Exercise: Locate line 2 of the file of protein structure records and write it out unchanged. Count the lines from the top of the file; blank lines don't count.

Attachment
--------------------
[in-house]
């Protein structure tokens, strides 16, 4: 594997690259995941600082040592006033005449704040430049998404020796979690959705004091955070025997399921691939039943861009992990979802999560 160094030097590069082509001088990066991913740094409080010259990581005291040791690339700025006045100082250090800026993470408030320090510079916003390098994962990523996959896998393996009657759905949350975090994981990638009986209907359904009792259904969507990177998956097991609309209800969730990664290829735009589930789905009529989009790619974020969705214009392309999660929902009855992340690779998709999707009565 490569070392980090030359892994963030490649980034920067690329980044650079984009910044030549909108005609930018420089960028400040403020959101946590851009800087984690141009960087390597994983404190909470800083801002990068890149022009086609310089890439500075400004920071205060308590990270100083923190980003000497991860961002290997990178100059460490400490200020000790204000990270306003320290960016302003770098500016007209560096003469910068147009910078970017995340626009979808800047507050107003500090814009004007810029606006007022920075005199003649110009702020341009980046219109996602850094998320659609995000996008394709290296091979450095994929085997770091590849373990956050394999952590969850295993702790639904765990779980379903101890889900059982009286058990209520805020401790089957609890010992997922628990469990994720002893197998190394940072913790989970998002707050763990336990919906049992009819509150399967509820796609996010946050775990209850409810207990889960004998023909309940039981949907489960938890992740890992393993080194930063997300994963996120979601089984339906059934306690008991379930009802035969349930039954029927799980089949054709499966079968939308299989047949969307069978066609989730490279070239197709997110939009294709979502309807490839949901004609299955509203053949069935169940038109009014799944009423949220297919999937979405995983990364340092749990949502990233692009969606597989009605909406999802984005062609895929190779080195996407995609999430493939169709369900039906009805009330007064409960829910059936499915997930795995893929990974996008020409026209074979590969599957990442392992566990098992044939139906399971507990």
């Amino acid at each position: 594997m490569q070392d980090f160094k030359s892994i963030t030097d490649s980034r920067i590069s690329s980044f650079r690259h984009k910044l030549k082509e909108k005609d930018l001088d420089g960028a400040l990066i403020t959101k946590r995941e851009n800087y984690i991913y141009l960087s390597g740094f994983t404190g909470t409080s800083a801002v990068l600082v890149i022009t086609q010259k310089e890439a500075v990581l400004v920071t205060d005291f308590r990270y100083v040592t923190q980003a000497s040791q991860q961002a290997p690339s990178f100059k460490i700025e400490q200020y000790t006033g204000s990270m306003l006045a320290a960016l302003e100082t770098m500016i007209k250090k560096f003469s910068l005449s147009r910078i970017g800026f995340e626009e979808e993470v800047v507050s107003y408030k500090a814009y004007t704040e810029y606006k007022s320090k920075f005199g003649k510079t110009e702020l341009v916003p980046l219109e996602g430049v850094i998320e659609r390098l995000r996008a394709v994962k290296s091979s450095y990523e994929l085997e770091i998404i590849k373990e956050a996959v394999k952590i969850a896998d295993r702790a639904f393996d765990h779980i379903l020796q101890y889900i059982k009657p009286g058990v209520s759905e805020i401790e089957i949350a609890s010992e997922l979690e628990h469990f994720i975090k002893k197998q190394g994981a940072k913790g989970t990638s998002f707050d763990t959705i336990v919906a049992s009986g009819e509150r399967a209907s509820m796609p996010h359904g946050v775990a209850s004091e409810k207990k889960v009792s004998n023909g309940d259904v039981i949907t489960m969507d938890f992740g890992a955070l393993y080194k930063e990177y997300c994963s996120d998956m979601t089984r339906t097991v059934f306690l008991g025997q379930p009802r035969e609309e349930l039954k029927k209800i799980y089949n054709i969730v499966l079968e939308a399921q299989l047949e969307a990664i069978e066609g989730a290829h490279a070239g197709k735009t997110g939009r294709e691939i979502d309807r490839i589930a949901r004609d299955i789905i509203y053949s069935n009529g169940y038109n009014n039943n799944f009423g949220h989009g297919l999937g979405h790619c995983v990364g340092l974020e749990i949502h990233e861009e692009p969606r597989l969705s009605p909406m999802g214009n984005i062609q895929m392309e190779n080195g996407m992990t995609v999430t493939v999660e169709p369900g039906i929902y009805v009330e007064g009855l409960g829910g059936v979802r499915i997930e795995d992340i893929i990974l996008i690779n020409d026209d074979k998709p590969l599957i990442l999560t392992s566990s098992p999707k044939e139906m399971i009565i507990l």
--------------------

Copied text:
């Protein structure tokens, strides 16, 4: 594997690259995941600082040592006033005449704040430049998404020796979690959705004091955070025997399921691939039943861009992990979802999560 160094030097590069082509001088990066991913740094409080010259990581005291040791690339700025006045100082250090800026993470408030320090510079916003390098994962990523996959896998393996009657759905949350975090994981990638009986209907359904009792259904969507990177998956097991609309209800969730990664290829735009589930789905009529989009790619974020969705214009392309999660929902009855992340690779998709999707009565 490569070392980090030359892994963030490649980034920067690329980044650079984009910044030549909108005609930018420089960028400040403020959101946590851009800087984690141009960087390597994983404190909470800083801002990068890149022009086609310089890439500075400004920071205060308590990270100083923190980003000497991860961002290997990178100059460490400490200020000790204000990270306003320290960016302003770098500016007209560096003469910068147009910078970017995340626009979808800047507050107003500090814009004007810029606006007022920075005199003649110009702020341009980046219109996602850094998320659609995000996008394709290296091979450095994929085997770091590849373990956050394999952590969850295993702790639904765990779980379903101890889900059982009286058990209520805020401790089957609890010992997922628990469990994720002893197998190394940072913790989970998002707050763990336990919906049992009819509150399967509820796609996010946050775990209850409810207990889960004998023909309940039981949907489960938890992740890992393993080194930063997300994963996120979601089984339906059934306690008991379930009802035969349930039954029927799980089949054709499966079968939308299989047949969307069978066609989730490279070239197709997110939009294709979502309807490839949901004609299955509203053949069935169940038109009014799944009423949220297919999937979405995983990364340092749990949502990233692009969606597989009605909406999802984005062609895929190779080195996407995609999430493939169709369900039906009805009330007064409960829910059936499915997930795995893929990974996008020409026209074979590969599957990442392992566990098992044939139906399971507990």